Not too long ago I was a place in my life where lots of things were happening in a short period of time. My famous quote from that time is, "I need a minute," which used to send one of my friends into fits of giggles. I still say it now when life takes a turn for the wild (and my friend still laughs when I say it). As a yoga practitioner, one would think that I have a built-in pause (it's called yoga for those of you keeping track at home). Not quite.
Just last week I was dealing with a hitch in my giddyup (oh, I so love this phrase and I delight in any opportunity to use it!) -- the muscles of my right leg were seriously tight (it started in my glute and messed with my hip, knee, and ankle) and it was throwing off my gait and my practice. I knew what to do. I have all sorts of nifty tools and techniques for loosening those poor, tight muscles but...I wanted to keep up my practice. After all, what's the big deal, right? Why not push on through? The tightness will work itself out, right?
Um...no! What I needed was a minute -- a break from my practice and some time to give my leg the care and attention it needed. I needed to pause not push. Taking that pause is necessary and if you don't take it, things don't go all that well.
I've learned this lesson the hard way in my personal life (in the past I learned this in my yoga practice through multiple injuries). I have this nasty little habit of glossing over things and telling myself that everything is just peachy keen when, in fact, I've got a feeling in my gut that something just isn't right. If I continue on in my ostrich-head-in-the-sand mannner, I find myself disconnected from my feelings, at which point I'm acting on autopilot. This usually results in asking myself a few months later "How the heck did I get into this situation?!?!?!" By the time this happens, I'm knee deep in something that isn't right for me and the fall out is not good, that much I can tell you.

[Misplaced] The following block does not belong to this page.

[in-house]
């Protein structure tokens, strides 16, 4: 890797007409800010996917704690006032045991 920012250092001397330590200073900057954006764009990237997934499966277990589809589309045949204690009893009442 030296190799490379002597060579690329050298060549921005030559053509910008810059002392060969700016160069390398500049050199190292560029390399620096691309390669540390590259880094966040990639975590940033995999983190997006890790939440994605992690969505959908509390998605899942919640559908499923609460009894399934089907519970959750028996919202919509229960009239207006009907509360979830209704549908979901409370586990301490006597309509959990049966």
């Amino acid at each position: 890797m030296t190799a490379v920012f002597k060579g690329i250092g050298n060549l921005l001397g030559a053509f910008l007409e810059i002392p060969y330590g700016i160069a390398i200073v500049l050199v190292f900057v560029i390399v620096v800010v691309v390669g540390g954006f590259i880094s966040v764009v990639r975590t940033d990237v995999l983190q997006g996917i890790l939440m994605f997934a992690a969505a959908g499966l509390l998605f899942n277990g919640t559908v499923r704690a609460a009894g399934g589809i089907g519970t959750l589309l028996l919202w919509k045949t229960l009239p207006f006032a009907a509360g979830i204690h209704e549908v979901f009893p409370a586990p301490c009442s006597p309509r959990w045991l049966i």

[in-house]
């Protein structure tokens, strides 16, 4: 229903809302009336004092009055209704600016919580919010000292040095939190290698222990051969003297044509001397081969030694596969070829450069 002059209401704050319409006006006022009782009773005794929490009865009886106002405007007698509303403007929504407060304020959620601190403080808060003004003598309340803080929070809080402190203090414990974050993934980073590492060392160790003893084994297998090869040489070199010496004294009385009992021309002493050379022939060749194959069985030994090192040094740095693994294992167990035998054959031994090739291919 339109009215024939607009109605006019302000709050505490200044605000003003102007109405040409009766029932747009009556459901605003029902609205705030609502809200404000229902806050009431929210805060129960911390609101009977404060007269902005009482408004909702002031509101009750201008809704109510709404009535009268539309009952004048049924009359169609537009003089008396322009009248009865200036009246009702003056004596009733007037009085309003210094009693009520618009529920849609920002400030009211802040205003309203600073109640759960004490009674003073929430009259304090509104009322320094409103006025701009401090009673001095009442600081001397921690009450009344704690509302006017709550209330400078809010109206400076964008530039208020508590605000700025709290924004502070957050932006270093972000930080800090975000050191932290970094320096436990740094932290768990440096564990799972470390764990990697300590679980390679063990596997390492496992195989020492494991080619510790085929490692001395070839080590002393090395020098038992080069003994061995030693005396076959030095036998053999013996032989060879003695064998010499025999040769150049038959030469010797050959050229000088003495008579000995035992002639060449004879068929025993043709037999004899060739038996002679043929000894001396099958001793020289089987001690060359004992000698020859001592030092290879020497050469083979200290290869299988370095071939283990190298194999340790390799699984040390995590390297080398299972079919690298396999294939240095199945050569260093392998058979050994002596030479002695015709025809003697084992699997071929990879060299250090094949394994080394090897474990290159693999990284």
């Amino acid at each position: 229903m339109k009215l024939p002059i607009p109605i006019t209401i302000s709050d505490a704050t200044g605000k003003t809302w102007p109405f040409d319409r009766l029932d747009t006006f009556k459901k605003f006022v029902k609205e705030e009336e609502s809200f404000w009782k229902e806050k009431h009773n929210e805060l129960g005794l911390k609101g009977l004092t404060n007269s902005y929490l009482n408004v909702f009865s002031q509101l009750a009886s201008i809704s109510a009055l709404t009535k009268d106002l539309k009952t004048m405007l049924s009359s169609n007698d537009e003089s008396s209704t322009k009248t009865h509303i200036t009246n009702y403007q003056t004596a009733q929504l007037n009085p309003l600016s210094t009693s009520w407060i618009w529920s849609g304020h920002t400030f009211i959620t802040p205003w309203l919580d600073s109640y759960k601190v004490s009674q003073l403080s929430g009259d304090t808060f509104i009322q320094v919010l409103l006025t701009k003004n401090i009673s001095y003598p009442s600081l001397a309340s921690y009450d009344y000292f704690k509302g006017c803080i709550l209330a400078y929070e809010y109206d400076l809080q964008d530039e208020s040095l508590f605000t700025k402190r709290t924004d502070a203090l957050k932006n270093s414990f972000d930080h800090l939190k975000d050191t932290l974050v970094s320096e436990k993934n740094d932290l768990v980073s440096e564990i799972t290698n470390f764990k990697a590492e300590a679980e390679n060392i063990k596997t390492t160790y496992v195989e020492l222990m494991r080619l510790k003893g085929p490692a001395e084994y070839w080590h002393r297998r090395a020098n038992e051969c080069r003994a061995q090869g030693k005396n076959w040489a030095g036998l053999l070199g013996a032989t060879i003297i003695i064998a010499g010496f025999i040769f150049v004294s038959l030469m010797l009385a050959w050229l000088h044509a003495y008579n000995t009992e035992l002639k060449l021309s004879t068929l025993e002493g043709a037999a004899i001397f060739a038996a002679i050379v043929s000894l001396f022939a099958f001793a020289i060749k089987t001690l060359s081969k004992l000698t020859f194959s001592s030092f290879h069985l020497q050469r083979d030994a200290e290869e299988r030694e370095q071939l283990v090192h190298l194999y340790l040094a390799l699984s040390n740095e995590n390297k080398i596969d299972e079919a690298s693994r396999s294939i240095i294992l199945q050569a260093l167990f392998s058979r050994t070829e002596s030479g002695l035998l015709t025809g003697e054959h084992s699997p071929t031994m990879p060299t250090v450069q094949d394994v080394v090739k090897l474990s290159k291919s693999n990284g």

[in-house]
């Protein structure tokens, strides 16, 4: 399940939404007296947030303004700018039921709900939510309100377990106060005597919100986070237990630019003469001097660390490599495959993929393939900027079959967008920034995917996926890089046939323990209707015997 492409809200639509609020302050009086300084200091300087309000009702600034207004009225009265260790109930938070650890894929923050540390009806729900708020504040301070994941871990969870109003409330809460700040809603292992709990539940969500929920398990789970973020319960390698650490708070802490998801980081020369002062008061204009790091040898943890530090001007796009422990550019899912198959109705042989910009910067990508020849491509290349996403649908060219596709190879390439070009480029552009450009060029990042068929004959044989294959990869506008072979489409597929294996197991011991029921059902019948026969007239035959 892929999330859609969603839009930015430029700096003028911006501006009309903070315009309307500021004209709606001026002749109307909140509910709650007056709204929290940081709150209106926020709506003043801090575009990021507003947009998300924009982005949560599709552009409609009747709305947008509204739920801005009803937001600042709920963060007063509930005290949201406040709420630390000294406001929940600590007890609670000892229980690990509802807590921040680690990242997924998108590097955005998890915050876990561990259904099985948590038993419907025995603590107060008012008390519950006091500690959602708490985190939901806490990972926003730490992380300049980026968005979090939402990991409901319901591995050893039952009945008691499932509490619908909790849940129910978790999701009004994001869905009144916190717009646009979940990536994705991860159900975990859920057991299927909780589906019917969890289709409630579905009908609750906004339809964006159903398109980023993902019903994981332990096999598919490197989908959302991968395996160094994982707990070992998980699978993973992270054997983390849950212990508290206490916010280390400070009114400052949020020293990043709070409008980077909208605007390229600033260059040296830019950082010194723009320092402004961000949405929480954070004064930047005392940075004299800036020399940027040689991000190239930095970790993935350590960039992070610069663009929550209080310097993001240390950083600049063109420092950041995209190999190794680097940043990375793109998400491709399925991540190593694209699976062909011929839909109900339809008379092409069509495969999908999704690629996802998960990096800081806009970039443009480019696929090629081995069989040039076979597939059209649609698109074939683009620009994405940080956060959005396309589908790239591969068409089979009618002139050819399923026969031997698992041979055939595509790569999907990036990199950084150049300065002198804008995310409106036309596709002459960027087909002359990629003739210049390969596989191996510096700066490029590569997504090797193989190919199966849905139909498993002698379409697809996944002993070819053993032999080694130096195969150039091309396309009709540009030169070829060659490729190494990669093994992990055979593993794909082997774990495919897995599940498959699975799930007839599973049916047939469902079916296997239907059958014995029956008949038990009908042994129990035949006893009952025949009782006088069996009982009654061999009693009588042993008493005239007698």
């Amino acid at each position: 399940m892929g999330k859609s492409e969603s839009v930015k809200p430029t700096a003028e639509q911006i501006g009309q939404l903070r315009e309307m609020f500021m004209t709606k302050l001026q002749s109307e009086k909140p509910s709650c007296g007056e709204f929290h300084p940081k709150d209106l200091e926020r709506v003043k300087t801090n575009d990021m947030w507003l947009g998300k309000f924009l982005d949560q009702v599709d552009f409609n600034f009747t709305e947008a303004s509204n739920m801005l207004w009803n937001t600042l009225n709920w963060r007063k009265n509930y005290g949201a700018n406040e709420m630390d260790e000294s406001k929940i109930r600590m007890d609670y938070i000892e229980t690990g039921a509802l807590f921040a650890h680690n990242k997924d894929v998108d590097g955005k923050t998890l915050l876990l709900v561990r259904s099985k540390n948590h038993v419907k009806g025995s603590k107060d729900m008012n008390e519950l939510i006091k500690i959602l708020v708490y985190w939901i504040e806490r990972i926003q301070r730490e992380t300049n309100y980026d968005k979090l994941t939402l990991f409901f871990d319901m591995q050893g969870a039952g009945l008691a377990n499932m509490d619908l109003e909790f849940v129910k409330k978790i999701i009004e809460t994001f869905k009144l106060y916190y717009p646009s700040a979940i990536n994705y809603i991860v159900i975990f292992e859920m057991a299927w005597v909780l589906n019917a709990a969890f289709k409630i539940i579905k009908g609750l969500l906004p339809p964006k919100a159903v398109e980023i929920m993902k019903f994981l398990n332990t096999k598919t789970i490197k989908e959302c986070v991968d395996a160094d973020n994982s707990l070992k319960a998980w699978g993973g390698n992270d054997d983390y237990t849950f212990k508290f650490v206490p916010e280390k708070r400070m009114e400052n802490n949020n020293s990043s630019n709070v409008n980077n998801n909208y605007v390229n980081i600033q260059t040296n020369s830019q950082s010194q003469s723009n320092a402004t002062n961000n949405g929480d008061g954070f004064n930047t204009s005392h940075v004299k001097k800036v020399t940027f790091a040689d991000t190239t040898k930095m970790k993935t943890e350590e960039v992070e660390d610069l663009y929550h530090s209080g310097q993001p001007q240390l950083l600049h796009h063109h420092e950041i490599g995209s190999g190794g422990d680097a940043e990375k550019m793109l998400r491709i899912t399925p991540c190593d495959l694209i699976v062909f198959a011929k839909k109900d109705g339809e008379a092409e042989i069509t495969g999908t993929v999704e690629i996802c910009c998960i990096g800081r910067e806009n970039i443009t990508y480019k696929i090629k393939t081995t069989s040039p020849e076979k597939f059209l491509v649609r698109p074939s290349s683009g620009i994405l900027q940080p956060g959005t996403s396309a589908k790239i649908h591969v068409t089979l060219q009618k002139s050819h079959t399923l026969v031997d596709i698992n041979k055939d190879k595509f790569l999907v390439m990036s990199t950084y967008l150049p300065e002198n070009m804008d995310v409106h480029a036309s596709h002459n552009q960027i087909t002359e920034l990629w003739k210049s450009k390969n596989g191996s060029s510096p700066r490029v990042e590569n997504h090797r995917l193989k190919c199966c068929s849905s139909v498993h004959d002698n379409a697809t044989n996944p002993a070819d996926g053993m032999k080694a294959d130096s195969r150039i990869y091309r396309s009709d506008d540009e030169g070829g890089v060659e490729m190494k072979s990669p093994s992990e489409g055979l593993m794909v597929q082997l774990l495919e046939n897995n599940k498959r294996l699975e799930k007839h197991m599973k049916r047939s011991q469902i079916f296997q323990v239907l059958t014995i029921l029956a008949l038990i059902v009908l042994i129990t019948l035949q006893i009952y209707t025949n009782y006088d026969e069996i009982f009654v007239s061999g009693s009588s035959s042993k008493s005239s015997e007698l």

These days, I'm giving myself permission to take the pause. I'll ask for time before I respond to someone. I'll take time off from my practice/modify my practice if my body is feeling off (or I have a hitch in my giddyup. : ) ) I'll slow things down rather than get caught up in the momentum of a situation. I'll pause and ask myself what's true for me.
It's that simple little innocuous pause that keeps me connected and on the right track...and it saves my body from harm. So rather than say, "Push it," "Just do it," "Act now," I'm advocating "Pause it," "Don't do it yet," and "Be now, act later." Okay, so I'm not exactly a motivational speaker (and professional athletes and success gurus all over the world are cringing). In this instance I'd like to consider myself a soul whisperer instead. Rather than listen to one's head and all of those motivational tidbits that "should" lead to success, I'm asking you to drop into your soul and feel what's really right for you. The simple secret to doing this is to pause. Yep, it's no more complicated than that. Follow me and take a moment.
And for your practicing pleasure, here are two short practices that can help you pause and take extra good care of yourself:
--Rock and roll to comfort and ease -- If you've ever tried a Three Minute Egg yoga prop, you know how unique and awesome it is. This article shows you how to use the Eggs in a restorative, healing fashion. This is a gentle, healing way to take a pause.
--Pavanmuktasana Series 1 -- I first learned this subtle but powerful joint loosening, tension releasing practice years ago from an obscure text. It's a delightful practice to do first thing in the morning, as it starts your day with a pause that makes you go AHHHHHHHHHHHH. Here's a short video for you to practice along with: